But you will find numerous situations where a creative breakthrough is staring you in the face. The first group was given the same instructions as the participants in Guilfords experiment. It was an appealing and apparently convincing message. Would you like to guess the percentage of the participants in the second group who solved the puzzle correctly? The correct solution, however, requires you to draw lines that extend beyond the area defined by the dots. Of course, in real life you wont find boxes. Or so their consultants would have them believe.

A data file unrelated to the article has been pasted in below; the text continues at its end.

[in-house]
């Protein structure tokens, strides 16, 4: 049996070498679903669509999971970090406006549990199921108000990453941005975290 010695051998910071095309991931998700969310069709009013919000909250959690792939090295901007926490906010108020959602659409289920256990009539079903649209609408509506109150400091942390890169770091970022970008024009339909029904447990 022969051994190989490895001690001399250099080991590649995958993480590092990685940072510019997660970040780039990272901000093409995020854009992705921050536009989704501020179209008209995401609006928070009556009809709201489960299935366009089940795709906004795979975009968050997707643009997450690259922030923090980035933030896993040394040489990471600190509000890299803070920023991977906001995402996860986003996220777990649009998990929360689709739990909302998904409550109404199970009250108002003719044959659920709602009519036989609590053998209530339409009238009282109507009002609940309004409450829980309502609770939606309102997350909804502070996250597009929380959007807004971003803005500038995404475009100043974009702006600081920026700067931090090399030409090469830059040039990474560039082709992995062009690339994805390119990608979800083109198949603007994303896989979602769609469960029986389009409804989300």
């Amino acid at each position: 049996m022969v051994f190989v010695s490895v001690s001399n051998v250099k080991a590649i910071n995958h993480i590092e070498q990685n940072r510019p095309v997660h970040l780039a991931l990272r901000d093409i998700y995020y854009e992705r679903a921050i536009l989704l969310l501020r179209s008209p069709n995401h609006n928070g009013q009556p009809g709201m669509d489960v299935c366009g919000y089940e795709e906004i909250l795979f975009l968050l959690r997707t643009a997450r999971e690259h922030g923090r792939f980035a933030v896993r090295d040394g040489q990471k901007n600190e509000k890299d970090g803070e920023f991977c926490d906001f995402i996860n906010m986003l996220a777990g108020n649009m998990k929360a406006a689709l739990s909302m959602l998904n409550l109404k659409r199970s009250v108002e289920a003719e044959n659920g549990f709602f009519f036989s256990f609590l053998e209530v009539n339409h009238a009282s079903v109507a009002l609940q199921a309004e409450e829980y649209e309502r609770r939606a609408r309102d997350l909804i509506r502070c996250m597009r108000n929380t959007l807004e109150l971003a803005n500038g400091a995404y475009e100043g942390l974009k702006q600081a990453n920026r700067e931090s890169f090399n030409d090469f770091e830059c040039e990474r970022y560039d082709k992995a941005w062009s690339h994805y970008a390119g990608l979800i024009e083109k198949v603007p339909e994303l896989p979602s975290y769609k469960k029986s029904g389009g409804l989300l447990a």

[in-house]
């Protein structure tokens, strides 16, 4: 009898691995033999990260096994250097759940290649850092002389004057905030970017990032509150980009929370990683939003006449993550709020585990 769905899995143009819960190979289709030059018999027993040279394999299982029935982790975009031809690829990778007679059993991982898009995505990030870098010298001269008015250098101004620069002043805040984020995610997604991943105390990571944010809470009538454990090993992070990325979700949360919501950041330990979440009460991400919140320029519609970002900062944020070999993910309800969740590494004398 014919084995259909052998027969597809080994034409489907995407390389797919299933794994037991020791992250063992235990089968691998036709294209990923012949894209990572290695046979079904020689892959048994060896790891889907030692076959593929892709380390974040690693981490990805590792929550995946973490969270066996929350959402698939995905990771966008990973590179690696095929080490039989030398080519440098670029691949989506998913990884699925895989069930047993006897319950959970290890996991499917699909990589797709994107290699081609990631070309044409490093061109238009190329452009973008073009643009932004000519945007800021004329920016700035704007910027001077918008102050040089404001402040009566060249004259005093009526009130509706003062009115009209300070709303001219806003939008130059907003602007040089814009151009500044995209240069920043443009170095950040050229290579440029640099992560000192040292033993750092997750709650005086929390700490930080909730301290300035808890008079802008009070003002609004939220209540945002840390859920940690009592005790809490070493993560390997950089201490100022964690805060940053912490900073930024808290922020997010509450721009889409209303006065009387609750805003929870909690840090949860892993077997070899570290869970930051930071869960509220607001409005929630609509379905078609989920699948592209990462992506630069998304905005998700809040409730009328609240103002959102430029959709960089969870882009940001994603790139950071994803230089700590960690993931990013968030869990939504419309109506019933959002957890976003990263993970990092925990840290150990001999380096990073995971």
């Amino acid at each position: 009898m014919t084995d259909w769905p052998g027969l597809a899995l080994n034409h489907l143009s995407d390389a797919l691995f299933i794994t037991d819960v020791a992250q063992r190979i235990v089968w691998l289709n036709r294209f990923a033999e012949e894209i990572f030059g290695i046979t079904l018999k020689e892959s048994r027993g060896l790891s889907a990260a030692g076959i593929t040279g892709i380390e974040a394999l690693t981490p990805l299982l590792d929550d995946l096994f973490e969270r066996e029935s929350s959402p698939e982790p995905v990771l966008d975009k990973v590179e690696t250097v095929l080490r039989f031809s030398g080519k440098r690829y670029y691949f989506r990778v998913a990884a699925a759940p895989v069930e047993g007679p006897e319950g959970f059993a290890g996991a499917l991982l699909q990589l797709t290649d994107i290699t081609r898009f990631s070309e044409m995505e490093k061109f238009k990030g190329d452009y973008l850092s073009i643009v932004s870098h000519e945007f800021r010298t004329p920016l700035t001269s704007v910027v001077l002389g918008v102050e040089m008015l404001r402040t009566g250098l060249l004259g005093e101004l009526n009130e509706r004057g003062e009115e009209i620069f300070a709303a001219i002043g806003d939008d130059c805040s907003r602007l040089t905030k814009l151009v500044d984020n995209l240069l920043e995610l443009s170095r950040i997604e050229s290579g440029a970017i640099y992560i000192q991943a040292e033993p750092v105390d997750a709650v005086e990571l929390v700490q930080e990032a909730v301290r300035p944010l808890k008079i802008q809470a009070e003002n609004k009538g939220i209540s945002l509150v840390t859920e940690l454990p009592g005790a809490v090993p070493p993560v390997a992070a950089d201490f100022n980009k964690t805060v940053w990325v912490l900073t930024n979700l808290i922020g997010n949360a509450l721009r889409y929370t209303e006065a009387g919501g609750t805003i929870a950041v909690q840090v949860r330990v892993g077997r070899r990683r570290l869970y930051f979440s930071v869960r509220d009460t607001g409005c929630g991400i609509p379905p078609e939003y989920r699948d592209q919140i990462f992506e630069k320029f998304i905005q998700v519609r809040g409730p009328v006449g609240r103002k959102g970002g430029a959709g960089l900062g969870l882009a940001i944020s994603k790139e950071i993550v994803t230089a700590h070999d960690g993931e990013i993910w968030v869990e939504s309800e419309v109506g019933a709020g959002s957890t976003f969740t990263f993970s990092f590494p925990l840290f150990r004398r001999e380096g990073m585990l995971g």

Because the solution is, in hindsight, deceptively simple, clients tended to admit they should have thought of it themselves. Indeed, the concept enjoyed such strong popularity and intuitive appeal that no one bothered to check the facts. Consultants in the 1970s and 1980s even used this puzzle when making sales pitches to prospective clients. Speakers, trainers, training program developers, organizational consultants, and university professors all had much to say about the vast benefits of outside-the-box thinking. That is, direct and explicit instructions to think outside the box did not help.